*t*= 0} thus it supports a unique positive closed current of bidegree (1,1) whose quasi-potential is unbounded.

In this paper, we address this problem, by introducing the concept of a mapping of small topological degree on an attracting set (see Deﬁnition 2.3). This notion was inspired by iteration theory of rational maps, see [DDG1-3]. The condition of being of small topological degree provides a conceptually simple framework to provide non algebraic attracting sets of any dimension (see Proposition 2.5).

In codimension 1, this condition implies that the attracting set is non pluripolar. For this we prove that it supports a positive closed current with bounded quasi-potential (see Theorem 2.7). This answers Dinh’s question by the negative. On the other hand, the condition of small topological degree is not suﬃcient in higher codimension to assure that the attracting set is non pluripolar (see Theorem 4.1).

The examples of small topological maps on attracting sets are abundant. More precisely we prove the following theorem :

**Theorem 0.1.** *Denote by*F_{d}*the quasi-projective variety of triples*(P, Q, R) *of homogeneous*
*polynomials of degree* *d* *in* C^{2}*, such that* (0,0) *is the single common zero of* *P, Q. There*
*exists a Zariski open set* Ω ⊂ F_{d}*such that if* (P, Q, R) ∈ Ω *then for all* *ε* *small enough,*
0*<*|*ε*|*< ε(P, Q, R), the endomorphism* *f* *of* P^{2} *defined by*

*f* : [z:*w*:*t]*7→[P(z, w) :*Q(z, w) :t** ^{d}*+

*εR(z, w)]*

*admits an attracting set* A *on which* *f* *is of small topological degree. Moreover,*A *support a*
*positive closed current* *τ* *of bidegree* (1,1) *which admits a bounded quasi-potential.*

Of course, this theorem cannot be true for every (P, Q, R) ∈ F* _{d}*. For example, [z :

*w*:

*t]*7→[z

^{2}:

*w*

^{2}:

*t*

^{2}+

*εz*

^{2}] is not of small topological degree on an attracting set, even for

*ε*6= 0.

Indeed, the attracting set is a line in this case.

Denote by *T* the Green current of *f, see [DiS]. With the notation of Theorem 0.1, we*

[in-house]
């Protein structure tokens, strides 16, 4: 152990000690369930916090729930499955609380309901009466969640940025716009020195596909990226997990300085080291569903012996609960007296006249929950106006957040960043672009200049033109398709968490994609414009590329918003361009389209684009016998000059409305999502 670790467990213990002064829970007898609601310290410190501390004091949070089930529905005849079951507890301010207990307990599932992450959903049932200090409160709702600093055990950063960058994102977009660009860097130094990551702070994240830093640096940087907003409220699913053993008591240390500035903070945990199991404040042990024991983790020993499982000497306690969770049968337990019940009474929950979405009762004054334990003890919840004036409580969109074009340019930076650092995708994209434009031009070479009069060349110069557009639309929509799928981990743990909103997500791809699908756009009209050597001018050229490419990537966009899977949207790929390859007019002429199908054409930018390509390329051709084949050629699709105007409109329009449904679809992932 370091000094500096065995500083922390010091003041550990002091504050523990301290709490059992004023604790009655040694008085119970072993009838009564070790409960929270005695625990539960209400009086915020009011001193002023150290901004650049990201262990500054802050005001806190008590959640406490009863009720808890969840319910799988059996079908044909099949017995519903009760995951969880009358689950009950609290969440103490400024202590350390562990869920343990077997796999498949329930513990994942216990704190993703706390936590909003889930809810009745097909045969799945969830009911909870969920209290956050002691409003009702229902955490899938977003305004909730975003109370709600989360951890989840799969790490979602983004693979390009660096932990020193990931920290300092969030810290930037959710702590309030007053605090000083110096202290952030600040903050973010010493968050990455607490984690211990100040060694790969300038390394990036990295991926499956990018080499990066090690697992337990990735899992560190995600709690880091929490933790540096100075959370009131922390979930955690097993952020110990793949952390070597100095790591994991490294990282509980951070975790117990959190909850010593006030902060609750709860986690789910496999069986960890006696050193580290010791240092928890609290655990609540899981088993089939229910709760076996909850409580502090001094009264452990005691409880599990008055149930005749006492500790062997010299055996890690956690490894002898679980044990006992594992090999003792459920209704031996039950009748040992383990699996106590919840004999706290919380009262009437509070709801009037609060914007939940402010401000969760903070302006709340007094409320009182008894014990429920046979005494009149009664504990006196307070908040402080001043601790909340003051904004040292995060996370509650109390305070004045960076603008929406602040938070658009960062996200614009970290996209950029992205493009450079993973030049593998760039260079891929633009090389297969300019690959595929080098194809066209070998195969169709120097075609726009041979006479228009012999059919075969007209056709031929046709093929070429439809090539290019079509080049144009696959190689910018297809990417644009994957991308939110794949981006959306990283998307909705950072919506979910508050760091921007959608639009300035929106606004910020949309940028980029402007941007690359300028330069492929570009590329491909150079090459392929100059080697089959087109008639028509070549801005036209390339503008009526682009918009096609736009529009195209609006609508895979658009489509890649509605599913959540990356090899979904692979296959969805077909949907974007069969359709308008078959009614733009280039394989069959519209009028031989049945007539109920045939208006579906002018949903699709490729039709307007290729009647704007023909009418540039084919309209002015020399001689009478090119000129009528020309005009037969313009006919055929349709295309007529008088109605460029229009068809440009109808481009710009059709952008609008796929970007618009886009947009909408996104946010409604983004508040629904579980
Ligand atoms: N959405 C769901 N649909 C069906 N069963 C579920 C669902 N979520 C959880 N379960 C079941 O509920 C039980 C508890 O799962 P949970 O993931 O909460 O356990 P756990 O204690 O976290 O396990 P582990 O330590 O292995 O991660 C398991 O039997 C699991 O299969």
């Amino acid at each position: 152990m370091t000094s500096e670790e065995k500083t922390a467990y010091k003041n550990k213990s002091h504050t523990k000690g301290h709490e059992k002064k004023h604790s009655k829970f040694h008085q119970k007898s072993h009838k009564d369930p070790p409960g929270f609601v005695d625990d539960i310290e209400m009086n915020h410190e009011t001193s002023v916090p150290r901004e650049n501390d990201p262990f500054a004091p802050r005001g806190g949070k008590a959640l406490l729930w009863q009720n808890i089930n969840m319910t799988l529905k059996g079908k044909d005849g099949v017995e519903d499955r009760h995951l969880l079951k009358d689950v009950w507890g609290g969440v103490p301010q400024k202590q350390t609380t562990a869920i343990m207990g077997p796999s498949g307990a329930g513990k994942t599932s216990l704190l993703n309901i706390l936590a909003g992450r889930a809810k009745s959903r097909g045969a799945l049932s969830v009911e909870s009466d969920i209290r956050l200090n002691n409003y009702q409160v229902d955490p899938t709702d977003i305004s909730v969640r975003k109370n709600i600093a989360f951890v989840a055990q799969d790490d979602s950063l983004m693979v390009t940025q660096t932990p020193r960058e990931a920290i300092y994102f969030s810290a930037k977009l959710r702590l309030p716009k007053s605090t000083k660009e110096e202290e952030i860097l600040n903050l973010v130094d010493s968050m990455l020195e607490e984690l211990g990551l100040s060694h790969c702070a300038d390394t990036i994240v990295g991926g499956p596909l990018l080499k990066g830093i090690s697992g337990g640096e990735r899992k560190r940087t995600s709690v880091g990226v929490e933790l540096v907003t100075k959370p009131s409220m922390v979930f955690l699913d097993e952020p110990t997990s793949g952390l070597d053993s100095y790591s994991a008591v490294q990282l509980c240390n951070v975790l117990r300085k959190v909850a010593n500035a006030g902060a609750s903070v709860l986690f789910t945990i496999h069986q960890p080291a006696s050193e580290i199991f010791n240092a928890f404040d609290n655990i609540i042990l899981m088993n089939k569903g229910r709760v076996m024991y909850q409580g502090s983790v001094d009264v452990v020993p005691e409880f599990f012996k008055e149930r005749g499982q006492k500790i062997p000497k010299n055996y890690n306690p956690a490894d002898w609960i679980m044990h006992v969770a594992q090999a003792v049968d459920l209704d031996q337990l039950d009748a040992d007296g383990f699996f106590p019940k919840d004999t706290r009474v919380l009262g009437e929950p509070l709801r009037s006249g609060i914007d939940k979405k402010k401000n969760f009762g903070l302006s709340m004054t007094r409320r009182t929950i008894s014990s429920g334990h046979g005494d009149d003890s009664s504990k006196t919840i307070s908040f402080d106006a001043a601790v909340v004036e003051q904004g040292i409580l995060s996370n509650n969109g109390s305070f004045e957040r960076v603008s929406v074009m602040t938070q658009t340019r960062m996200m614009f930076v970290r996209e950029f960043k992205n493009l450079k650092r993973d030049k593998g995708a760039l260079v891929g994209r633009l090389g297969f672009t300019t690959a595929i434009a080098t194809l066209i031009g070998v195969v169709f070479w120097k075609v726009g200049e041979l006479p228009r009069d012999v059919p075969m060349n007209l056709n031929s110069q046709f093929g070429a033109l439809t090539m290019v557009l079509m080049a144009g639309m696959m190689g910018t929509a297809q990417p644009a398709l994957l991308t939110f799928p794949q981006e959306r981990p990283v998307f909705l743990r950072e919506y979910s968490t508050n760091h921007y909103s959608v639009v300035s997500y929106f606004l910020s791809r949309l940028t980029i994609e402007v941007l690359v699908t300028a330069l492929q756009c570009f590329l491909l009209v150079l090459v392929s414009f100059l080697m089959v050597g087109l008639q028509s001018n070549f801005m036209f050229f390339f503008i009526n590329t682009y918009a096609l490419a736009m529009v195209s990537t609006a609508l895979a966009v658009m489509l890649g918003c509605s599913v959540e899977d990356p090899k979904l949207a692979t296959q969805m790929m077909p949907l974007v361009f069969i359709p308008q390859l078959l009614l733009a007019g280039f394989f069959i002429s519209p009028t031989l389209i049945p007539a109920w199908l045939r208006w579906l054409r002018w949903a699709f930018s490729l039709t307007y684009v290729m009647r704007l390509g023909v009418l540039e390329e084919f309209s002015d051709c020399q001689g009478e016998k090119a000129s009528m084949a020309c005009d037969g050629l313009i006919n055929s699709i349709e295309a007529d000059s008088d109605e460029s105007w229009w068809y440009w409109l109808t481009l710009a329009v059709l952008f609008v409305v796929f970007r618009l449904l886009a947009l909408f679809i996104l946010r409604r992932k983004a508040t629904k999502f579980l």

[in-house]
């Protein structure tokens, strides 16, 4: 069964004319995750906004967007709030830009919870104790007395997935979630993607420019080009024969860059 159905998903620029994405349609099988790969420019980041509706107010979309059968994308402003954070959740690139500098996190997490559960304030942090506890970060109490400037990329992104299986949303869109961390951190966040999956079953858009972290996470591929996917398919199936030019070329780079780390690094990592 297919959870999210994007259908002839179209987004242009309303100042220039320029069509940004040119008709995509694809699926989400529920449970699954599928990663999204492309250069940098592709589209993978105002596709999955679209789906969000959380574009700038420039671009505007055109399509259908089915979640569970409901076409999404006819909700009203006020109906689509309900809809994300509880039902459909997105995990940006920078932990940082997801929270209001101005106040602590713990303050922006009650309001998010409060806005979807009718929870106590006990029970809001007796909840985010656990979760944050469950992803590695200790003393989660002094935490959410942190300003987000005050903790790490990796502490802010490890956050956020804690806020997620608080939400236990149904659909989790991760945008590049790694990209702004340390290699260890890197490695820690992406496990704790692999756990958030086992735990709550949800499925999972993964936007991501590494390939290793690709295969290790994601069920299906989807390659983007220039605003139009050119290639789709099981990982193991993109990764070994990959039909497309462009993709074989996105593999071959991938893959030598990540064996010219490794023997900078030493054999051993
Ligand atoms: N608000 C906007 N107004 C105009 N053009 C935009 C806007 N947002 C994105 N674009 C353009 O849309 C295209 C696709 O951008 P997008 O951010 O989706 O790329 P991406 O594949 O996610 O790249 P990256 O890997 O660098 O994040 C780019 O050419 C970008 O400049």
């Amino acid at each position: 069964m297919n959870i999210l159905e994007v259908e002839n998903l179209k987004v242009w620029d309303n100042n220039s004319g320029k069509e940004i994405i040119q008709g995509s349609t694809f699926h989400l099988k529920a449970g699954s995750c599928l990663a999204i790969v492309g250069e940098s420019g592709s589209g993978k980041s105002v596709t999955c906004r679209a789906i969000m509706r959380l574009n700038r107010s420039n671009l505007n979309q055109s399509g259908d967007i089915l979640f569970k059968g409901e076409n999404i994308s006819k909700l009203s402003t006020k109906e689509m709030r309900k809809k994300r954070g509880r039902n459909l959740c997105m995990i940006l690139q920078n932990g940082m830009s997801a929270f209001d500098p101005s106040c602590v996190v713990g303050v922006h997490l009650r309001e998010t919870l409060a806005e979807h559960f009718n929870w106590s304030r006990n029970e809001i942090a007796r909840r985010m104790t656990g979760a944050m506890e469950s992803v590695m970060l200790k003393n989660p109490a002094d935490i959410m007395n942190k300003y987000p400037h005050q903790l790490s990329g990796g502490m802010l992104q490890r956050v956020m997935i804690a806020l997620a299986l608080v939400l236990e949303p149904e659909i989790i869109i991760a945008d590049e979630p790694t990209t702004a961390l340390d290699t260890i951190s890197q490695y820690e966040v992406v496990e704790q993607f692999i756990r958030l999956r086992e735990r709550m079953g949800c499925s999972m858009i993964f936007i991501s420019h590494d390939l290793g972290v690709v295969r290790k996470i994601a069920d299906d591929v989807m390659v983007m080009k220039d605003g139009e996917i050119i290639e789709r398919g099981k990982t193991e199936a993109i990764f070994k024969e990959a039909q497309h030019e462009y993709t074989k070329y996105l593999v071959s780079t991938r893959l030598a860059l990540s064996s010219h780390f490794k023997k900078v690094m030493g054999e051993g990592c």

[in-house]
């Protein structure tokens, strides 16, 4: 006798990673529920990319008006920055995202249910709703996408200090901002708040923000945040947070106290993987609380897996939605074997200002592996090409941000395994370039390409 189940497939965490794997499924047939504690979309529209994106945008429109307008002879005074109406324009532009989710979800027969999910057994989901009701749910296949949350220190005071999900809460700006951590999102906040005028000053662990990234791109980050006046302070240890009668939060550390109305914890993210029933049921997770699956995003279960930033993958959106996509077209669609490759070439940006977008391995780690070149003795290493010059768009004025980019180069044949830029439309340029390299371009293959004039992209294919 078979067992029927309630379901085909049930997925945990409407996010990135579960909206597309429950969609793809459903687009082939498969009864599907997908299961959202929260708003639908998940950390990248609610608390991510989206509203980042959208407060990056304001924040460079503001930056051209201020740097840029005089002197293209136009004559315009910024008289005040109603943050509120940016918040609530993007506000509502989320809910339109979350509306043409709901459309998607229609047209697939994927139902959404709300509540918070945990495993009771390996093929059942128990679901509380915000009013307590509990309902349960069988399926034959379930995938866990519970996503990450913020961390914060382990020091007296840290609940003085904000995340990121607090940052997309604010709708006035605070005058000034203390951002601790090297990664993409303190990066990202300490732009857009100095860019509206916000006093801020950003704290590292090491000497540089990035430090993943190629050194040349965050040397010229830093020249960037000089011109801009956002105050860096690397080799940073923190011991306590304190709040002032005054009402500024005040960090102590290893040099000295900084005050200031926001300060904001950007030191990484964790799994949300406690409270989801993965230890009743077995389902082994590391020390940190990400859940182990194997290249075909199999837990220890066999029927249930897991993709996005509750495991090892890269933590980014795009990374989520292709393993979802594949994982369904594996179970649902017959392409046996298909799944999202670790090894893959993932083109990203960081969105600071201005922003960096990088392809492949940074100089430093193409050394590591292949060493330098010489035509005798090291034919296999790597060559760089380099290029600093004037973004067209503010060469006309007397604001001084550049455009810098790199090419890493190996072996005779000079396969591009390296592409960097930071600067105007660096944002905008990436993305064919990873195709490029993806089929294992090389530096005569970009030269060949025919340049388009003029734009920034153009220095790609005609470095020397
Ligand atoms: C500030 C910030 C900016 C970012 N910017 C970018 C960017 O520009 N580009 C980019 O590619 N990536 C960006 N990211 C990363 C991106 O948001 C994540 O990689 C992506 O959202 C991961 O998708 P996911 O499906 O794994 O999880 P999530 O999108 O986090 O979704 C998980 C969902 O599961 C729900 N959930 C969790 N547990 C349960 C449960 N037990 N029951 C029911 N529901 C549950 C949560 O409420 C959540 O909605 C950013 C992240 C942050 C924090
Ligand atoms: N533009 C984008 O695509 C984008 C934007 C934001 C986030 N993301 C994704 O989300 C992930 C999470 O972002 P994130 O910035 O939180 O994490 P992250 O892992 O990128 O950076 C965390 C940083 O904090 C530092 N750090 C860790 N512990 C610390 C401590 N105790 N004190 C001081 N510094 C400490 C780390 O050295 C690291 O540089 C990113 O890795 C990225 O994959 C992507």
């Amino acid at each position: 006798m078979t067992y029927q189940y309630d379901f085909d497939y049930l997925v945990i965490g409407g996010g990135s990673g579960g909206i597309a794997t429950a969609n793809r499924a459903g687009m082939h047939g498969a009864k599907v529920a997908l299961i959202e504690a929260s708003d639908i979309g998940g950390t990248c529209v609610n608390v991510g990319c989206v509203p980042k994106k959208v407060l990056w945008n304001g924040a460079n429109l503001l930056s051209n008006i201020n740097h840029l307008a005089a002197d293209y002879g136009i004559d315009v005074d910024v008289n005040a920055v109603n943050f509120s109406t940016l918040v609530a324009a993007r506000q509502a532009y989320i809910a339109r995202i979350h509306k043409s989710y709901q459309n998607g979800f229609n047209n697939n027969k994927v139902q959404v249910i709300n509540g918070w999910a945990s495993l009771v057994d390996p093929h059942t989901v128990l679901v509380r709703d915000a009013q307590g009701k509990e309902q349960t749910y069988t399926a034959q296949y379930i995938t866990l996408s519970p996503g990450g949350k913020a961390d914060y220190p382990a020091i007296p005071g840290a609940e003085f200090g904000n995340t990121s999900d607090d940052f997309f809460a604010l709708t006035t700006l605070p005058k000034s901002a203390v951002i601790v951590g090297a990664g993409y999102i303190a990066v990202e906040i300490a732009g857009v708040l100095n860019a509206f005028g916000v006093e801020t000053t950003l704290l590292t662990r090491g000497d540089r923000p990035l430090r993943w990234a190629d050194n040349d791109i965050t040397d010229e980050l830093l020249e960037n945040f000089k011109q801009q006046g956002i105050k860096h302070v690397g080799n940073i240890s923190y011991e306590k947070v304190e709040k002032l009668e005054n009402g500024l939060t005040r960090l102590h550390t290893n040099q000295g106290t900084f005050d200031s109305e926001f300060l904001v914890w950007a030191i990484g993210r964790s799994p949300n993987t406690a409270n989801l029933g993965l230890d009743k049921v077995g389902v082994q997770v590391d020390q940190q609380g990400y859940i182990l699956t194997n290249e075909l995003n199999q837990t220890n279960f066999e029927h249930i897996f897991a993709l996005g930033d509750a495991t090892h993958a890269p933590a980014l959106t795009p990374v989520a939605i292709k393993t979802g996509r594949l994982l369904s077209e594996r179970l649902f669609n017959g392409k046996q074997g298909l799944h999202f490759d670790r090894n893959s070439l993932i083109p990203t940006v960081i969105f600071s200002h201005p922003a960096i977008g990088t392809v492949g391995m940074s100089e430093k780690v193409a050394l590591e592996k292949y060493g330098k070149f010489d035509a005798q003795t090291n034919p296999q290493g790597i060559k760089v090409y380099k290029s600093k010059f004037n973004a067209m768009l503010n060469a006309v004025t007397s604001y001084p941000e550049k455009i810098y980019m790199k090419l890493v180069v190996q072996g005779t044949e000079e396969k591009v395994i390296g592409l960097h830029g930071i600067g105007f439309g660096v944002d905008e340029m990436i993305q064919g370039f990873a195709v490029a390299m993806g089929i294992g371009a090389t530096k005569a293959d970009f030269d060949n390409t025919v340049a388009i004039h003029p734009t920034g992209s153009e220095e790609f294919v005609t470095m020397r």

have that *ν* =*T*∧*τ* is an invariant probability measure of maximal entropy supported in A,
see [Di]. Under the conditions of Theorem 0.1, we infer that*ν* puts no mass on pluripolar sets.

A recent work of N. Fakhruddin [Fa] gives alternate arguments for some of the results in this
paper : genericity of non algebraic attracting sets, existence of Zariski dense attracting sets
of higher codimension. Notice that we do not use the same notion of genericity. Fakhruddin
proves that the set of holomorphic endomorphisms of P* ^{k}* which have no non trivial invariant
set (i.e. not of zero dimension or not P

*) contains a countable intersection of Zariski open sets. On the other hand, we work in a speciﬁc family F*

^{k}*and construct a Zariski open set of examples there. We also observe that the set of endomorphisms inP*

_{d}^{2}possessing an attracting set of small topological degree is open for the usual topology.

The outline of the paper is as follows. We start with some preliminaries. Then we introduce the notion of small topological degree on an attracting set. We show that it is a suﬃcient condition to have a non algebraic attracting set and under this hypothesis, in codimension one, the attracting set is non-pluripolar.

Section 3 is devoted to the proof of Theorem 0.1.

In section 4, we will exhibit examples inP^{3}of attracting sets of codimension 2. We will see,
that the condition of small topological degree is not suﬃcient in higher codimension to assure
that the attracting set is non pluripolar. Using H´enon-like maps of small topological degree,
we will exhibit the ﬁrst explicit example of a Zariski dense attracting set of codimension 2.

We ﬁnish with some remarks around Theorem 0.1 and some open questions.

1. Preliminaries

1.1. **Attracting sets and attractors.** In this section we give some deﬁnitions and recall
the framework of [Di].

**Definition 1.1.** *A set* A *is called an* **attracting set***if there exists an open set* *U* *such that*